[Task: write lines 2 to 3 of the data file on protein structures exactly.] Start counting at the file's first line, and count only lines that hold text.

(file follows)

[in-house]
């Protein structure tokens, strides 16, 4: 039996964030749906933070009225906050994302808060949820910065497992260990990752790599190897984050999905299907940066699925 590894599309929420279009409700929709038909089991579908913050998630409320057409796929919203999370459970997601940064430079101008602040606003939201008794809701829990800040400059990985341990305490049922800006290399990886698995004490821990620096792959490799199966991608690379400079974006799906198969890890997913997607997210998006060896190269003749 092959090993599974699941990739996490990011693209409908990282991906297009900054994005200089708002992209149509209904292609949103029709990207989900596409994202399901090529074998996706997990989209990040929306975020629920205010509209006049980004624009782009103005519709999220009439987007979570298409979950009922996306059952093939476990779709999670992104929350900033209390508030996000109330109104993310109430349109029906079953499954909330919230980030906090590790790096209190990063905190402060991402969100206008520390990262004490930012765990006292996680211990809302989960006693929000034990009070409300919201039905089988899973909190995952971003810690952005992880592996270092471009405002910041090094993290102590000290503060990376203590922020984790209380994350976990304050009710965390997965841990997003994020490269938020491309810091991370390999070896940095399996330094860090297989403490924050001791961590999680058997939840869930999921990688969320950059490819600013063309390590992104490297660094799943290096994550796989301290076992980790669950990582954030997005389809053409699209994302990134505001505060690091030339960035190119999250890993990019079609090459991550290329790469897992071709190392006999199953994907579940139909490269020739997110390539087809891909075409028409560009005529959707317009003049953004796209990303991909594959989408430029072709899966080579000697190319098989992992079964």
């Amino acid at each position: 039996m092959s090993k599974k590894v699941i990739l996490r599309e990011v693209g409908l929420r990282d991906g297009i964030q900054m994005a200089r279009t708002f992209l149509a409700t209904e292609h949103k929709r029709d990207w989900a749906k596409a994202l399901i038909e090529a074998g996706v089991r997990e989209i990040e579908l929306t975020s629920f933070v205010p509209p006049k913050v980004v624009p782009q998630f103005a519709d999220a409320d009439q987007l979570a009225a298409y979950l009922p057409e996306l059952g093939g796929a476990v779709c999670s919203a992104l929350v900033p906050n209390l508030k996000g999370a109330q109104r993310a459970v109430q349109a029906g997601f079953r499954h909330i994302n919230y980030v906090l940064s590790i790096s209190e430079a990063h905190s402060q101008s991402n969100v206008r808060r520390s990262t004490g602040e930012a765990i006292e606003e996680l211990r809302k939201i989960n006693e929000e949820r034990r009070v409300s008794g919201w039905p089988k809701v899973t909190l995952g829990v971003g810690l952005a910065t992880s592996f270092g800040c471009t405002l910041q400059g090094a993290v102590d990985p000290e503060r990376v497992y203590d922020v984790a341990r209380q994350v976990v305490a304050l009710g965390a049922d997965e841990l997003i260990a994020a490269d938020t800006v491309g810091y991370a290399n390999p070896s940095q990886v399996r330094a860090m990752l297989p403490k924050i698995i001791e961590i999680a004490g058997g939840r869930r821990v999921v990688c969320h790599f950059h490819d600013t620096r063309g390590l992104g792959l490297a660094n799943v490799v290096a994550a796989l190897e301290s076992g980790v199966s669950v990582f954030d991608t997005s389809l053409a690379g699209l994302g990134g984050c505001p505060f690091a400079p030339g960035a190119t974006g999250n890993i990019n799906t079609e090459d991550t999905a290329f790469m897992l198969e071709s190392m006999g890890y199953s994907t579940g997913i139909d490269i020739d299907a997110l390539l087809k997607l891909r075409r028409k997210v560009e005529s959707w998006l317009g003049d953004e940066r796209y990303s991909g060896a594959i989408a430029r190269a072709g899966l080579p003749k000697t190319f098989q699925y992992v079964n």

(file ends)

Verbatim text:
């Protein structure tokens, strides 16, 4: 039996964030749906933070009225906050994302808060949820910065497992260990990752790599190897984050999905299907940066699925 590894599309929420279009409700929709038909089991579908913050998630409320057409796929919203999370459970997601940064430079101008602040606003939201008794809701829990800040400059990985341990305490049922800006290399990886698995004490821990620096792959490799199966991608690379400079974006799906198969890890997913997607997210998006060896190269003749 092959090993599974699941990739996490990011693209409908990282991906297009900054994005200089708002992209149509209904292609949103029709990207989900596409994202399901090529074998996706997990989209990040929306975020629920205010509209006049980004624009782009103005519709999220009439987007979570298409979950009922996306059952093939476990779709999670992104929350900033209390508030996000109330109104993310109430349109029906079953499954909330919230980030906090590790790096209190990063905190402060991402969100206008520390990262004490930012765990006292996680211990809302989960006693929000034990009070409300919201039905089988899973909190995952971003810690952005992880592996270092471009405002910041090094993290102590000290503060990376203590922020984790209380994350976990304050009710965390997965841990997003994020490269938020491309810091991370390999070896940095399996330094860090297989403490924050001791961590999680058997939840869930999921990688969320950059490819600013063309390590992104490297660094799943290096994550796989301290076992980790669950990582954030997005389809053409699209994302990134505001505060690091030339960035190119999250890993990019079609090459991550290329790469897992071709190392006999199953994907579940139909490269020739997110390539087809891909075409028409560009005529959707317009003049953004796209990303991909594959989408430029072709899966080579000697190319098989992992079964």
């Amino acid at each position: 039996m092959s090993k599974k590894v699941i990739l996490r599309e990011v693209g409908l929420r990282d991906g297009i964030q900054m994005a200089r279009t708002f992209l149509a409700t209904e292609h949103k929709r029709d990207w989900a749906k596409a994202l399901i038909e090529a074998g996706v089991r997990e989209i990040e579908l929306t975020s629920f933070v205010p509209p006049k913050v980004v624009p782009q998630f103005a519709d999220a409320d009439q987007l979570a009225a298409y979950l009922p057409e996306l059952g093939g796929a476990v779709c999670s919203a992104l929350v900033p906050n209390l508030k996000g999370a109330q109104r993310a459970v109430q349109a029906g997601f079953r499954h909330i994302n919230y980030v906090l940064s590790i790096s209190e430079a990063h905190s402060q101008s991402n969100v206008r808060r520390s990262t004490g602040e930012a765990i006292e606003e996680l211990r809302k939201i989960n006693e929000e949820r034990r009070v409300s008794g919201w039905p089988k809701v899973t909190l995952g829990v971003g810690l952005a910065t992880s592996f270092g800040c471009t405002l910041q400059g090094a993290v102590d990985p000290e503060r990376v497992y203590d922020v984790a341990r209380q994350v976990v305490a304050l009710g965390a049922d997965e841990l997003i260990a994020a490269d938020t800006v491309g810091y991370a290399n390999p070896s940095q990886v399996r330094a860090m990752l297989p403490k924050i698995i001791e961590i999680a004490g058997g939840r869930r821990v999921v990688c969320h790599f950059h490819d600013t620096r063309g390590l992104g792959l490297a660094n799943v490799v290096a994550a796989l190897e301290s076992g980790v199966s669950v990582f954030d991608t997005s389809l053409a690379g699209l994302g990134g984050c505001p505060f690091a400079p030339g960035a190119t974006g999250n890993i990019n799906t079609e090459d991550t999905a290329f790469m897992l198969e071709s190392m006999g890890y199953s994907t579940g997913i139909d490269i020739d299907a997110l390539l087809k997607l891909r075409r028409k997210v560009e005529s959707w998006l317009g003049d953004e940066r796209y990303s991909g060896a594959i989408a430029r190269a072709g899966l080579p003749k000697t190319f098989q699925y992992v079964n």